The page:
e 1, the nation’s biggest bank by assets told its employees about changes in health care benefits: “We will also expand our existing health care travel benefit, which today covers certain services such as organ transplants, to all covered health care services that can only be obtained far from your home.” A JPMorgan Chase spokesperson added, “As always, we’re focused on the health and well-being of our employees, and want to ensure equitable access to all benefits.”
Lyft criticized the Supreme Court ruling in a blog post by Kristin Sverchek, president of business affairs: “This decision will hurt millions of women by taking away access to safe, and private reproductive healthcare services. Sverchek also said the company was committed to providing “team members with undisrupted access to safe and critical healthcare services. Lyft’s U.S. medical benefits plan includes coverage for elective abortion and reimbursement for travel costs if an employee must travel more than 100 miles for an in-network provider.” Moreover, Sverchek said, the company will defend drivers ferrying customers to abortions clinics: “in the past year, states including Texas and Oklahoma have enacted abortion bans that also threaten to punish rideshare drivers. We’ve taken action to protect our community from these laws and today we will extend our legal defense commitment to other states if they pass similar laws.”
Nike includes abortion in its family planning benefits. “No matter where our teammates are on their family planning journey –from contraception and abortion coverage, to pregnancy and family-building support through fertility, surrogacy and adoption benefits—we are here to support their decisions,” the company said in an emailed statement. “We cover travel and lodging expenses in situations where services are not available close to home and regularly make adjustments to our benefits to ensure employees have access to the quality healthcare they need.”
The outdoor clothing brand announced in a statement on LinkedIn: “U.S. employees on our health plans are covered for abortion care. Where restrictions exist, travel, lodging and food are covered.”
PwC told its employees: “Through our insurance we also offer health care services and related expenses for pregnancy termination. And through the PwC Charitable Foundation and the People Who Care Fund, our people can apply for financial assistance grants based on hardship needs to cover items such as travel, lodging or expenses, whether that be pregnancy-related, cancer treatments or something else.”
Helen Russell, the electric vehicle automaker’s chief people officer shared a statement on June 24 addressing the Supreme Court’s ruling with employees: “We believe a person’s right to choose when it comes to their body and reproductive health is a fundamental human right. It was without hesitation that we took action to protect our employees’ access to reproductive care when we heard about the potential to overturn Roe v. Wade by covering up to $5,000 of travel expenses for those in the U.S. who need it. This includes all employees and dependents on our medical plans.”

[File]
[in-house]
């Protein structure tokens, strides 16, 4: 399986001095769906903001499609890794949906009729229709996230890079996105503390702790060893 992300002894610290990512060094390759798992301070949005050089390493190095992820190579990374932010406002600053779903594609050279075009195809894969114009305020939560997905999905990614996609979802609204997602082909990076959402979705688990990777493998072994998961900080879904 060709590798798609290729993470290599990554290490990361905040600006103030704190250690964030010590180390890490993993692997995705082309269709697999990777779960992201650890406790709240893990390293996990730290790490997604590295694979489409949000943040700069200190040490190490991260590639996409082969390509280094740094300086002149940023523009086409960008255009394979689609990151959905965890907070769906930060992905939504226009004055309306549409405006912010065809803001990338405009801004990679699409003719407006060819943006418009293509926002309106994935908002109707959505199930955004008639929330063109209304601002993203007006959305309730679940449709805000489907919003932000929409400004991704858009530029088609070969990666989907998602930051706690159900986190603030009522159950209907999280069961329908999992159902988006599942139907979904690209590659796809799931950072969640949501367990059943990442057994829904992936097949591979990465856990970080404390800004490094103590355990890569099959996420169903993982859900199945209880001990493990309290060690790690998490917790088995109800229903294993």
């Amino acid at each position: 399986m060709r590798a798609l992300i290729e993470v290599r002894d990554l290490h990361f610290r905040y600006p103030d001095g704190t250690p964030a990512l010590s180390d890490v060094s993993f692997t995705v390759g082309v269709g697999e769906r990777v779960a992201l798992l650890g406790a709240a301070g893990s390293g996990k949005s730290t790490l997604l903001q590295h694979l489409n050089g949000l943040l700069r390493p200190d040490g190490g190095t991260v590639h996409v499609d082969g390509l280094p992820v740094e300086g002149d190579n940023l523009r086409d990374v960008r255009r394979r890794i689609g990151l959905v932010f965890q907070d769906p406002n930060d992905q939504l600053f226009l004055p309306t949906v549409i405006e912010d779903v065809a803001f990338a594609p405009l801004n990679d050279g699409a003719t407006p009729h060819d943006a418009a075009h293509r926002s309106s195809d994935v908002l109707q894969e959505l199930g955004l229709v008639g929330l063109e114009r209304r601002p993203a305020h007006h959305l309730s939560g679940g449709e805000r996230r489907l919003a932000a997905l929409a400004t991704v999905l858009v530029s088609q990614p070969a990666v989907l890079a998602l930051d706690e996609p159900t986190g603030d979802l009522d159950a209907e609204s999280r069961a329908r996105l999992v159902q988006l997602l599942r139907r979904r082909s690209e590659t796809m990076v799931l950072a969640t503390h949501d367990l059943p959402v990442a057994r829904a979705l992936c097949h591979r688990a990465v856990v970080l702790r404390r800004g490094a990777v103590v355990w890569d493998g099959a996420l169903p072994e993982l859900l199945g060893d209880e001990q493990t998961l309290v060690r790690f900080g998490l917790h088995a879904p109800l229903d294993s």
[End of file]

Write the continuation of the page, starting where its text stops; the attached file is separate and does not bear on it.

On June 24, the company updated a statement on its website detailing benefits concerning abortion: “We have provided partners enrolled in Starbucks healthcare plan a medical travel reimbursement benefit to access an abortion, and coming soon, access to gender-affirming care.”
Vox Media’s CEO on June 24 shared a note with employees describing how it would help: “Vox Media will provide financial support to cover eligible expenses related to travel to receive critical health care that is unavailable within 100 miles of an employee’s home, including abortion and gender-affirming care, among other critical health needs. A reimbursement of up to $1,500 can be used to cover travel-related expenses (such as transportation, meals, and lodging). Learn more about this reimbursement and how the process will respect your privacy in the US employee handbook.”
Warner Bros. Discovery
“Warner Bros. Discovery is committed to offering our employees across the country access to consistent and comprehensive healthcare services,” a company spokesperson said in an email. “In light of the Supreme Court’s recent decision, we immediately expanded our healthcare benefits options to cover transportation expenses for employees and their covered family members who need to travel to access abortion and reproductive care.”
Yelp in May started covering travel expenses for women seeking an abortion in a state where it is banned.
The real estate marketplace offered to cover expenses for employees who had to seek care out of state. “We strongly support our employees’ right to make health care choices that are right for them, and we will continue to do so,” a Zillow spokesperson said in an email. “Our health benefits cover the full range of reproductive health care services — including abortion, whether patient-elected, medically necessary, or both. And, effective June 1, we updated our health plan to reimburse up to $7,500 each time travel is necessary to access abortion, other reproductive health care services or gender-affirming care. Moving forward, we will continue to ensure our coverage includes safe access to reproductive health care to the fullest extent possible.”